I am currently working on an idea for a musical set in wartime Paris for which I will be writing songs reminiscent of 1940s French jazz standards. I specialize in Parisian inspired hot jazz and swing reminiscent of the 1930s and 1940s.

Whenever I go on tour it is always full of unexpected adventures and mishaps - missing instruments, drunken musicians, canceled trains, sharing rooms, sharing beds. You never know what’s going to happen.

Touring is definitely not for everyone. I’ve traveled all around the world from Europe and the USA to India and Fiji; my bandmates and I have crossed jungles, climbed ramparts, ridden wild horses, shared hallucinogenic drinks with village chiefs, stayed in castles and slept on floors. There is no shortage of adventure when you’re an itinerant musician.

Tatiana Eva-MarieLately, I have been obsessed with Hoagy Carmichael. I think that ‘Stardust’ is the most beautiful song ever written. I am fascinated by the skill Carmichael has of creating melodies that are dreamy and simple but also deep and intricate at the same time.

But I have to say that my greatest inspiration has always been my father, who taught me the importance of melody. He never ceases to impress me and challenge my creative instincts. I am currently in Switzerland for the premiere of his opera, “La Citadelle de Verre”.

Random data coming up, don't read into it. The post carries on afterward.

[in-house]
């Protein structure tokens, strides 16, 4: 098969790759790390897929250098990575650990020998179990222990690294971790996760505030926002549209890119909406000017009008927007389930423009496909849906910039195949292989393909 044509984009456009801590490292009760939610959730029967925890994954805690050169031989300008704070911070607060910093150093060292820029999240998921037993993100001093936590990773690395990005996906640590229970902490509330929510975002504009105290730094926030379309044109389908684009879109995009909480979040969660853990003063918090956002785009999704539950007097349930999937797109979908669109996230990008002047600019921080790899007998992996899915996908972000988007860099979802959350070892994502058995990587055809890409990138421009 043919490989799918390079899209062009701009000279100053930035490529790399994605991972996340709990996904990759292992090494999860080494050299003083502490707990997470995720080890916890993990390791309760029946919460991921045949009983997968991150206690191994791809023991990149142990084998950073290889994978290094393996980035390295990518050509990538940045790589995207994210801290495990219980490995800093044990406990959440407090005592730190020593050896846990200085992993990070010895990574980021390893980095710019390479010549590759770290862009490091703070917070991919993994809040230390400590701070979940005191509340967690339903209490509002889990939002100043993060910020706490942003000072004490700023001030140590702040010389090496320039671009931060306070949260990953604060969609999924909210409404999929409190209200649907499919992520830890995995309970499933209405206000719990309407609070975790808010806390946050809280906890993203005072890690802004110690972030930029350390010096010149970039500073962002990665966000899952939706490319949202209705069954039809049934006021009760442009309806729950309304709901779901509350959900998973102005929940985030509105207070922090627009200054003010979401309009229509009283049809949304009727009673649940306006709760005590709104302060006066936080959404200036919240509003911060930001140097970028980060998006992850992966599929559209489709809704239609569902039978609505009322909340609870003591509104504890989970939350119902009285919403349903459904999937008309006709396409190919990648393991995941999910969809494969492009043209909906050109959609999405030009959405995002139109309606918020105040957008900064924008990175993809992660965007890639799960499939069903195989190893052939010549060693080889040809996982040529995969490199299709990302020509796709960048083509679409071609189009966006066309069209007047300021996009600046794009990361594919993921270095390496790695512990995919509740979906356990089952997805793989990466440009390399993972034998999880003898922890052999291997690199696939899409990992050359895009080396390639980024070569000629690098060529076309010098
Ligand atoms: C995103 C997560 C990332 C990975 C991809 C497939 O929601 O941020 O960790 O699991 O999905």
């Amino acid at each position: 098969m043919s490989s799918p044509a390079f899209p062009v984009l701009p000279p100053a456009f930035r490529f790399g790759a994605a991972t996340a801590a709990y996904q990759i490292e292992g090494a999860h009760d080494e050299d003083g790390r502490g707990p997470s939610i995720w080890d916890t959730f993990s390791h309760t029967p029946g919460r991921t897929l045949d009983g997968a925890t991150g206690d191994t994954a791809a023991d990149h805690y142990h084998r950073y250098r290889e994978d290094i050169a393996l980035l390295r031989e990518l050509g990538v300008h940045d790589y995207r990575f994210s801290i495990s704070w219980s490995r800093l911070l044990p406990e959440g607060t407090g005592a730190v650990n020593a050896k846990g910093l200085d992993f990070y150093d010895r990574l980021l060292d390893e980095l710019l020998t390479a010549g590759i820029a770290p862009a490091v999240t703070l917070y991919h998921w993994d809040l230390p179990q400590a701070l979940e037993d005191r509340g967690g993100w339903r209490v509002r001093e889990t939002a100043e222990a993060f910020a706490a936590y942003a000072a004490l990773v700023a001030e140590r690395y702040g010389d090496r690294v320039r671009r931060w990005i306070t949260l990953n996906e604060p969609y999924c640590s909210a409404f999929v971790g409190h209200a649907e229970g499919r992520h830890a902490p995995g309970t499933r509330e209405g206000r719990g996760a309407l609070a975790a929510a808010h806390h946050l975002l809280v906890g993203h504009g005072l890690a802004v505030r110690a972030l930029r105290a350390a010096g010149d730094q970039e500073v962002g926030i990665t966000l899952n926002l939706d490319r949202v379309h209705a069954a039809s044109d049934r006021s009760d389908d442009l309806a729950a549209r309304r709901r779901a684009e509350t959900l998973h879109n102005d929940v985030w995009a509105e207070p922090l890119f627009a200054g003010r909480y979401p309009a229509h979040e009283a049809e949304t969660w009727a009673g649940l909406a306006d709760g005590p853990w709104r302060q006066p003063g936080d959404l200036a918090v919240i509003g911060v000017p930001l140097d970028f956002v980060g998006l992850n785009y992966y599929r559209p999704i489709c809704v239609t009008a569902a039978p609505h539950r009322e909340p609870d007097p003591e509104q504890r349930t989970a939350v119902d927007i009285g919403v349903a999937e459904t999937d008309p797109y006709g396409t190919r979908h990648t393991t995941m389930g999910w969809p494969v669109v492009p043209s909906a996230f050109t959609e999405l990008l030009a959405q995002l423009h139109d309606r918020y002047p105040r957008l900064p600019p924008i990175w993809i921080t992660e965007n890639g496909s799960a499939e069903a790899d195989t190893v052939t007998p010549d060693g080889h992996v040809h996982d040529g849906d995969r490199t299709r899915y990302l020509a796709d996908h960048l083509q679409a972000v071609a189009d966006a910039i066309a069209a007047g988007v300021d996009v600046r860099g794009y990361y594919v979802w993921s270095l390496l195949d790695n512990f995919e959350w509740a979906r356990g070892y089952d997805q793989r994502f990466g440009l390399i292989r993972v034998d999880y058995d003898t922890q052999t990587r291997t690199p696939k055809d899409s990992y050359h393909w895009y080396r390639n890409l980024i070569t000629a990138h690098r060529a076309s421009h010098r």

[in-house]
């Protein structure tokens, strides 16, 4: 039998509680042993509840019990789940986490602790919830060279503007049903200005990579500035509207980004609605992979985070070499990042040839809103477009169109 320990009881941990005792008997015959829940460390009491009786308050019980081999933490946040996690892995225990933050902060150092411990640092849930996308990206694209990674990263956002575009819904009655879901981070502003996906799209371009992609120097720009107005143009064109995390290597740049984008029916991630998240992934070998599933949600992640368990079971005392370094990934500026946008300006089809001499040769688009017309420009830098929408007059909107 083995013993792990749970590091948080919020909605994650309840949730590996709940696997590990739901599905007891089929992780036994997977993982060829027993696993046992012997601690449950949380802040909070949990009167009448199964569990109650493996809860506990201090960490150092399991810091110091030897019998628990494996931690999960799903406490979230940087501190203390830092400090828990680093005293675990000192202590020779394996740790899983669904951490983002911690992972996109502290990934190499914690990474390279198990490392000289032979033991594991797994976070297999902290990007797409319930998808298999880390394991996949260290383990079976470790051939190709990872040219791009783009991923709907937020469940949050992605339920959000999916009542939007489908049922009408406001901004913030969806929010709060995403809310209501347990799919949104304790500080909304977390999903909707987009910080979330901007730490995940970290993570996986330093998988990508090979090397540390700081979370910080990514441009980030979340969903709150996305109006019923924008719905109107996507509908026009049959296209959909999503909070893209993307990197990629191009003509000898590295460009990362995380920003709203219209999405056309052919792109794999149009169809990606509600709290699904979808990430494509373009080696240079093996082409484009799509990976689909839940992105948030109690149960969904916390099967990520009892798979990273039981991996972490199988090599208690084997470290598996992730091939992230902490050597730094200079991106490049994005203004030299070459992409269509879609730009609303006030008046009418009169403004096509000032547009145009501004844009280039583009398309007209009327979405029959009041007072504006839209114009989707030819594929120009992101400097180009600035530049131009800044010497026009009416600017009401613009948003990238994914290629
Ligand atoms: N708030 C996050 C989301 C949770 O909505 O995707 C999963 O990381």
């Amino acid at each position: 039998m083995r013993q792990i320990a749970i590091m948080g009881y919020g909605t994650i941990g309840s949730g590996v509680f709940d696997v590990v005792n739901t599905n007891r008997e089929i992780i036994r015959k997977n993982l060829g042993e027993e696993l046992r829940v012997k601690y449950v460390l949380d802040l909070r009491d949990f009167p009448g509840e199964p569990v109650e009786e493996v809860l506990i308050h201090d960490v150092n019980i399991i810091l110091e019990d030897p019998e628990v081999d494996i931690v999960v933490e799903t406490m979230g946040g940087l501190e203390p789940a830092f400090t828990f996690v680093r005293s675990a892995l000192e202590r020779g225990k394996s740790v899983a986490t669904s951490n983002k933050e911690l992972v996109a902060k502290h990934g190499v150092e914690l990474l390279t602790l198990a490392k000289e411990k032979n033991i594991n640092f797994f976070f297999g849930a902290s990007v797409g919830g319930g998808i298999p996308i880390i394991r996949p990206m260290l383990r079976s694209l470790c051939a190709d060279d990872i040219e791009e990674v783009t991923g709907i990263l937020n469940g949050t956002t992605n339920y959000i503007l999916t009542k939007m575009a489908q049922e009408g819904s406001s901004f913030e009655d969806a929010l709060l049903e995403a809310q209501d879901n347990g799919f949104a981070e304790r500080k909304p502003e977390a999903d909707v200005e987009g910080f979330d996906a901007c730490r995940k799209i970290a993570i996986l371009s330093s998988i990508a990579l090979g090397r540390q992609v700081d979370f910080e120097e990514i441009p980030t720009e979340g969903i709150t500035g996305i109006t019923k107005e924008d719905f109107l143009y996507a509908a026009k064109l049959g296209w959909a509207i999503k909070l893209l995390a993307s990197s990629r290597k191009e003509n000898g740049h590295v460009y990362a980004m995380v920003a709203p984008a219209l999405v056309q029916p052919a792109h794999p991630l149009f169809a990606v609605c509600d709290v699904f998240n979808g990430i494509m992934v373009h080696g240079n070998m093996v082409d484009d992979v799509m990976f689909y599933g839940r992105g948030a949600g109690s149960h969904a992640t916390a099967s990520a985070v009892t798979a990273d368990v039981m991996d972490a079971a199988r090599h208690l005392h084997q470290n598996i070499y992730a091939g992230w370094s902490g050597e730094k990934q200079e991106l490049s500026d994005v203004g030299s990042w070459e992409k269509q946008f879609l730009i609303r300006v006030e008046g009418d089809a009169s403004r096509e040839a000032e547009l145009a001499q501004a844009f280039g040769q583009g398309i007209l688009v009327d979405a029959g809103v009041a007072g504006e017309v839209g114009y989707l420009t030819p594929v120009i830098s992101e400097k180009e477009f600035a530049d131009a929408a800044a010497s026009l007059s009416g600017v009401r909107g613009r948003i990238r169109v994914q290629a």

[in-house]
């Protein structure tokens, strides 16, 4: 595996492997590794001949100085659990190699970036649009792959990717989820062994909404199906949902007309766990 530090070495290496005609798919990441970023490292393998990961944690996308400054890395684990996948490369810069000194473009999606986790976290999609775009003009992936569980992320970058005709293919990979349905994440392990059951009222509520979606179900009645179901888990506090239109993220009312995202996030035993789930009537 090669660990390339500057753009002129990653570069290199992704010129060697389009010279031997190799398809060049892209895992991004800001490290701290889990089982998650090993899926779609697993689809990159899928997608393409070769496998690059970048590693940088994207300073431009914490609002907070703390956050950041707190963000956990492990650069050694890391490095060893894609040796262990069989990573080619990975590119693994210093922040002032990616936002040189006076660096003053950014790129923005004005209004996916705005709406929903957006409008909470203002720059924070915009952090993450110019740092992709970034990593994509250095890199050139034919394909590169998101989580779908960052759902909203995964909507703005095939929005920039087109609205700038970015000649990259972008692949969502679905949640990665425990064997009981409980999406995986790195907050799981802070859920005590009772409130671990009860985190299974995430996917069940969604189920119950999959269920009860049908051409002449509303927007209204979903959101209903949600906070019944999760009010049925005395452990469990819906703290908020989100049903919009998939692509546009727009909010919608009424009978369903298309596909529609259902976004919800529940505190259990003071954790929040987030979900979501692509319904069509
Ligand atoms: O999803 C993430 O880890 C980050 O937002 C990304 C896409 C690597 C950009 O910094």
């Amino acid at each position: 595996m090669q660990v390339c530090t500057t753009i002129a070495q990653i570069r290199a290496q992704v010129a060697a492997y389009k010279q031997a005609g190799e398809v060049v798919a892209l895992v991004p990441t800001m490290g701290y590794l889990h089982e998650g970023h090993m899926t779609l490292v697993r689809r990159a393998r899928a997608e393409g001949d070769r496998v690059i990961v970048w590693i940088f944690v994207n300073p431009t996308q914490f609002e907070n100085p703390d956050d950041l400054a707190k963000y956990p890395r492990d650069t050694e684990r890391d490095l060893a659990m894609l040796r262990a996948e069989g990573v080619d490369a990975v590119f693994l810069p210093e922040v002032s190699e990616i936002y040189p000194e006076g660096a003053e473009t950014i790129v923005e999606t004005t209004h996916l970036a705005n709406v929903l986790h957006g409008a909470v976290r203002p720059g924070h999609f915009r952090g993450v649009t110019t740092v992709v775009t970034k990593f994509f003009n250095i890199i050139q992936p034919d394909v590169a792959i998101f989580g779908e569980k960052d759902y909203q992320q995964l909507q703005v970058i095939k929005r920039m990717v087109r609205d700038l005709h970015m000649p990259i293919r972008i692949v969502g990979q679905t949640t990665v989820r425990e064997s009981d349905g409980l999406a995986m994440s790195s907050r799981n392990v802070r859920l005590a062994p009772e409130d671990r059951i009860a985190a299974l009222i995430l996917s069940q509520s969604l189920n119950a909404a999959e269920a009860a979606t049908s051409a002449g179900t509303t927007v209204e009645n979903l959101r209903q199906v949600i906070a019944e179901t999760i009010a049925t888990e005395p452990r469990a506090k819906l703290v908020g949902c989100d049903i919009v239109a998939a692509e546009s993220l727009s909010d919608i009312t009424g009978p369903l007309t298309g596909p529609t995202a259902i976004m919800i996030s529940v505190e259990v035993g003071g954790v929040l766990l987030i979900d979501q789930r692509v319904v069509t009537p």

Louis Prima was my absolute idol when I was a kid. The ability he has of effortlessly turning a concert into an unhinged and irreverent party always captured my attention. He mixes the cocky Siciliano vibes to the dreamy bayou atmosphere in a way that has always deeply moved me. I try to channel his energy every time I sing.

I was drawn to Jazz because my father was the lead singer of a 1920s New Orleans style big band, so we always listened to a lot of jazz at home. In addition Disney films also had a big impact on me, with the soundtracks of the Jungle Book, the Aristocats and others. TNT and TCM classic movies I used to be glued to all summer.

Even as a small kid, I used to go wild when I heard swing. It’s very hard to explain, but I just completely lose myself. The syncopated rhythm acts like a drug. When I’m away from it for too long I start getting antsy, I need my swing fix.

Tatiana Eva-MarieIt was a very natural musical path for me and I have never questioned it: I’m addicted to the joy this music brings.

A couple of years ago we played at the Midsummer Night Swing festival at Lincoln Center. That remains my favorite concert, simply because I remember being in the audience when I was ten years old and thinking “oh how cool it would be to perform on that stage someday”.

Moments like these are like honey. It’s so magical to be on the stage you used to dream of as a child. We just performed at the New Orleans Jazz Festival and it was an eye-opener for me.

I had sort of an epiphany – if you will – that “happy music” is a real calling for me. I want to develop this particular concept, mixing 1930s hot jazz, Gypsy jazz and Western swing, creating a sound of joy that is reminiscent of both American and European music.

Something old and something new. I am excited to start working on that repertoire and writing music for it. In addition to that, I have a new Avalon CD coming out in the fall and I am collaborating with bassist Elias Bailey and guitarist Vinny Raniolo on a trio CD.